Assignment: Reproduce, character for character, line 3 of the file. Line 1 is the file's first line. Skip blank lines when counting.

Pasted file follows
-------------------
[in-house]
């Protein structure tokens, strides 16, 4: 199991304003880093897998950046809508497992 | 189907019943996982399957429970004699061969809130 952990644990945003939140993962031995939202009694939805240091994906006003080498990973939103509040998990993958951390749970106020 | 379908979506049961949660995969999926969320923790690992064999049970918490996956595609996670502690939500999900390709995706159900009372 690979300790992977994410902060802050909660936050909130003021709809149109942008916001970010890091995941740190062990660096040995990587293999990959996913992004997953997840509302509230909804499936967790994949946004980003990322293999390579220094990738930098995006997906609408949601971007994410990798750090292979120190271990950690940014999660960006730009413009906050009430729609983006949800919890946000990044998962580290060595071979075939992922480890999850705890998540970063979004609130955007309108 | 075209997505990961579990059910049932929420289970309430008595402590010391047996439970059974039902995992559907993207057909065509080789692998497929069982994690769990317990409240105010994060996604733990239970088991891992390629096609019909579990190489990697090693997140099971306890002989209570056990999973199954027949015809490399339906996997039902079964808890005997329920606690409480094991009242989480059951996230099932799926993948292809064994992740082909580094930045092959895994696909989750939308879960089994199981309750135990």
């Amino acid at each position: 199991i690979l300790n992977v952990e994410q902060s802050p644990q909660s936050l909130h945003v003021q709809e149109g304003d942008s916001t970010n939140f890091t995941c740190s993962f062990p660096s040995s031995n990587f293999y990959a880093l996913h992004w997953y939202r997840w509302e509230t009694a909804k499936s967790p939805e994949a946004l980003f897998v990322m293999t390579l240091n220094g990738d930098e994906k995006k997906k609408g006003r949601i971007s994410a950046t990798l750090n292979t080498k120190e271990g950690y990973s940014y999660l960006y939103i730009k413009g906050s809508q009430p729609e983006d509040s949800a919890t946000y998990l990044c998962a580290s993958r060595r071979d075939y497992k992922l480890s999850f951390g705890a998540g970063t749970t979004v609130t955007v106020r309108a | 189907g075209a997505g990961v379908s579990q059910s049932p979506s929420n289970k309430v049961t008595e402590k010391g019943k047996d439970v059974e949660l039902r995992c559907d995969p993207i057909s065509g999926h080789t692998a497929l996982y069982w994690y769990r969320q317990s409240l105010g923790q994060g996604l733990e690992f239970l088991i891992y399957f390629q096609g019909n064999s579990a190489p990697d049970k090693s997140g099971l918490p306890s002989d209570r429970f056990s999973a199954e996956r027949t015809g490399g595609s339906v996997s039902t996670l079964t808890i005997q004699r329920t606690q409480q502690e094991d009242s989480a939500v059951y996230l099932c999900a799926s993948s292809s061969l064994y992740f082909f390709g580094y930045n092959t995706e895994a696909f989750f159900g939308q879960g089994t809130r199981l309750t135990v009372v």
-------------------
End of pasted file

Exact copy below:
């Amino acid at each position: 199991i690979l300790n992977v952990e994410q902060s802050p644990q909660s936050l909130h945003v003021q709809e149109g304003d942008s916001t970010n939140f890091t995941c740190s993962f062990p660096s040995s031995n990587f293999y990959a880093l996913h992004w997953y939202r997840w509302e509230t009694a909804k499936s967790p939805e994949a946004l980003f897998v990322m293999t390579l240091n220094g990738d930098e994906k995006k997906k609408g006003r949601i971007s994410a950046t990798l750090n292979t080498k120190e271990g950690y990973s940014y999660l960006y939103i730009k413009g906050s809508q009430p729609e983006d509040s949800a919890t946000y998990l990044c998962a580290s993958r060595r071979d075939y497992k992922l480890s999850f951390g705890a998540g970063t749970t979004v609130t955007v106020r309108a | 189907g075209a997505g990961v379908s579990q059910s049932p979506s929420n289970k309430v049961t008595e402590k010391g019943k047996d439970v059974e949660l039902r995992c559907d995969p993207i057909s065509g999926h080789t692998a497929l996982y069982w994690y769990r969320q317990s409240l105010g923790q994060g996604l733990e690992f239970l088991i891992y399957f390629q096609g019909n064999s579990a190489p990697d049970k090693s997140g099971l918490p306890s002989d209570r429970f056990s999973a199954e996956r027949t015809g490399g595609s339906v996997s039902t996670l079964t808890i005997q004699r329920t606690q409480q502690e094991d009242s989480a939500v059951y996230l099932c999900a799926s993948s292809s061969l064994y992740f082909f390709g580094y930045n092959t995706e895994a696909f989750f159900g939308q879960g089994t809130r199981l309750t135990v009372v």